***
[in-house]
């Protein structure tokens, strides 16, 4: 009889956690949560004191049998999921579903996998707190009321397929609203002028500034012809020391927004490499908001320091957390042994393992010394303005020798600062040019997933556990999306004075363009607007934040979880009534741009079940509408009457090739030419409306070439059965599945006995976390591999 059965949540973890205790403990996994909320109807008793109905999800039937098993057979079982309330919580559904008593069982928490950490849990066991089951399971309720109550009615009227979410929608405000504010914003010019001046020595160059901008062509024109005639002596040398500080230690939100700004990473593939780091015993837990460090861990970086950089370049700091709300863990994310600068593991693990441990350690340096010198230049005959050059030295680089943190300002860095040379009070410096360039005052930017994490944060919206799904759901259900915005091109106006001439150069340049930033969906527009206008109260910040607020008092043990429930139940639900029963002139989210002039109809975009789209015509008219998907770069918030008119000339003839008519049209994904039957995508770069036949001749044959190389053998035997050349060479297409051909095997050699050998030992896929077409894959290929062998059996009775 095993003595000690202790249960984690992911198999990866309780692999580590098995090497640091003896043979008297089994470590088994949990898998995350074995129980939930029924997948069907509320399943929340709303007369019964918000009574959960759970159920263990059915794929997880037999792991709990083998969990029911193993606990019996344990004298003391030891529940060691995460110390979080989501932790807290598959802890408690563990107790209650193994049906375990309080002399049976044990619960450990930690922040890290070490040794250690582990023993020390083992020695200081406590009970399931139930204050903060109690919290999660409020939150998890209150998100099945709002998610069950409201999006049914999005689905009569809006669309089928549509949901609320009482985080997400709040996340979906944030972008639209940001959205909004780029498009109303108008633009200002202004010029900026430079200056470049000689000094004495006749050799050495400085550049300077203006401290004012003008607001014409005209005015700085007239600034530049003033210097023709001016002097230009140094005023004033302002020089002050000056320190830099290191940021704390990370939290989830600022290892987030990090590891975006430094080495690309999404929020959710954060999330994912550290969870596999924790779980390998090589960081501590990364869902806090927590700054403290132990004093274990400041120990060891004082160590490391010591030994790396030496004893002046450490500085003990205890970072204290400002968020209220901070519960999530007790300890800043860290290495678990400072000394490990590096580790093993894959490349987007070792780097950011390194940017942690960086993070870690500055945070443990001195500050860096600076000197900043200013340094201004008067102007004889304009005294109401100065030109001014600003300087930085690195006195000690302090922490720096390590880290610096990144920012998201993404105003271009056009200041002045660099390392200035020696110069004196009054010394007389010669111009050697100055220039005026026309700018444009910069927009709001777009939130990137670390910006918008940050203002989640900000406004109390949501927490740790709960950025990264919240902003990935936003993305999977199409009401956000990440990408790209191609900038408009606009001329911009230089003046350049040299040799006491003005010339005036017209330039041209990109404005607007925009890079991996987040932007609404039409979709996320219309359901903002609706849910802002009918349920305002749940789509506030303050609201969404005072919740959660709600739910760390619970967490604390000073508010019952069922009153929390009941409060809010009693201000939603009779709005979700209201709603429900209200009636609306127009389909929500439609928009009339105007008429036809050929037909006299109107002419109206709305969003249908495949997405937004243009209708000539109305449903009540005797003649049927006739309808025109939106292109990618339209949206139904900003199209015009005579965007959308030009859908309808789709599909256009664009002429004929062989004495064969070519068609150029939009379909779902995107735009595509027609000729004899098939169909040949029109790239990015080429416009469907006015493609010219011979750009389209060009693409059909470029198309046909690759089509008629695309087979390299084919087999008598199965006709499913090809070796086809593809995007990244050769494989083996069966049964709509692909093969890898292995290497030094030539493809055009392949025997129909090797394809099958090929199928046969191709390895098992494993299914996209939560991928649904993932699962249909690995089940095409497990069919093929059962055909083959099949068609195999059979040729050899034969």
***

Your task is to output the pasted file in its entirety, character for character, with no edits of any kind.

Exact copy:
[in-house]
């Protein structure tokens, strides 16, 4: 009889956690949560004191049998999921579903996998707190009321397929609203002028500034012809020391927004490499908001320091957390042994393992010394303005020798600062040019997933556990999306004075363009607007934040979880009534741009079940509408009457090739030419409306070439059965599945006995976390591999 059965949540973890205790403990996994909320109807008793109905999800039937098993057979079982309330919580559904008593069982928490950490849990066991089951399971309720109550009615009227979410929608405000504010914003010019001046020595160059901008062509024109005639002596040398500080230690939100700004990473593939780091015993837990460090861990970086950089370049700091709300863990994310600068593991693990441990350690340096010198230049005959050059030295680089943190300002860095040379009070410096360039005052930017994490944060919206799904759901259900915005091109106006001439150069340049930033969906527009206008109260910040607020008092043990429930139940639900029963002139989210002039109809975009789209015509008219998907770069918030008119000339003839008519049209994904039957995508770069036949001749044959190389053998035997050349060479297409051909095997050699050998030992896929077409894959290929062998059996009775 095993003595000690202790249960984690992911198999990866309780692999580590098995090497640091003896043979008297089994470590088994949990898998995350074995129980939930029924997948069907509320399943929340709303007369019964918000009574959960759970159920263990059915794929997880037999792991709990083998969990029911193993606990019996344990004298003391030891529940060691995460110390979080989501932790807290598959802890408690563990107790209650193994049906375990309080002399049976044990619960450990930690922040890290070490040794250690582990023993020390083992020695200081406590009970399931139930204050903060109690919290999660409020939150998890209150998100099945709002998610069950409201999006049914999005689905009569809006669309089928549509949901609320009482985080997400709040996340979906944030972008639209940001959205909004780029498009109303108008633009200002202004010029900026430079200056470049000689000094004495006749050799050495400085550049300077203006401290004012003008607001014409005209005015700085007239600034530049003033210097023709001016002097230009140094005023004033302002020089002050000056320190830099290191940021704390990370939290989830600022290892987030990090590891975006430094080495690309999404929020959710954060999330994912550290969870596999924790779980390998090589960081501590990364869902806090927590700054403290132990004093274990400041120990060891004082160590490391010591030994790396030496004893002046450490500085003990205890970072204290400002968020209220901070519960999530007790300890800043860290290495678990400072000394490990590096580790093993894959490349987007070792780097950011390194940017942690960086993070870690500055945070443990001195500050860096600076000197900043200013340094201004008067102007004889304009005294109401100065030109001014600003300087930085690195006195000690302090922490720096390590880290610096990144920012998201993404105003271009056009200041002045660099390392200035020696110069004196009054010394007389010669111009050697100055220039005026026309700018444009910069927009709001777009939130990137670390910006918008940050203002989640900000406004109390949501927490740790709960950025990264919240902003990935936003993305999977199409009401956000990440990408790209191609900038408009606009001329911009230089003046350049040299040799006491003005010339005036017209330039041209990109404005607007925009890079991996987040932007609404039409979709996320219309359901903002609706849910802002009918349920305002749940789509506030303050609201969404005072919740959660709600739910760390619970967490604390000073508010019952069922009153929390009941409060809010009693201000939603009779709005979700209201709603429900209200009636609306127009389909929500439609928009009339105007008429036809050929037909006299109107002419109206709305969003249908495949997405937004243009209708000539109305449903009540005797003649049927006739309808025109939106292109990618339209949206139904900003199209015009005579965007959308030009859908309808789709599909256009664009002429004929062989004495064969070519068609150029939009379909779902995107735009595509027609000729004899098939169909040949029109790239990015080429416009469907006015493609010219011979750009389209060009693409059909470029198309046909690759089509008629695309087979390299084919087999008598199965006709499913090809070796086809593809995007990244050769494989083996069966049964709509692909093969890898292995290497030094030539493809055009392949025997129909090797394809099958090929199928046969191709390895098992494993299914996209939560991928649904993932699962249909690995089940095409497990069919093929059962055909083959099949068609195999059979040729050899034969």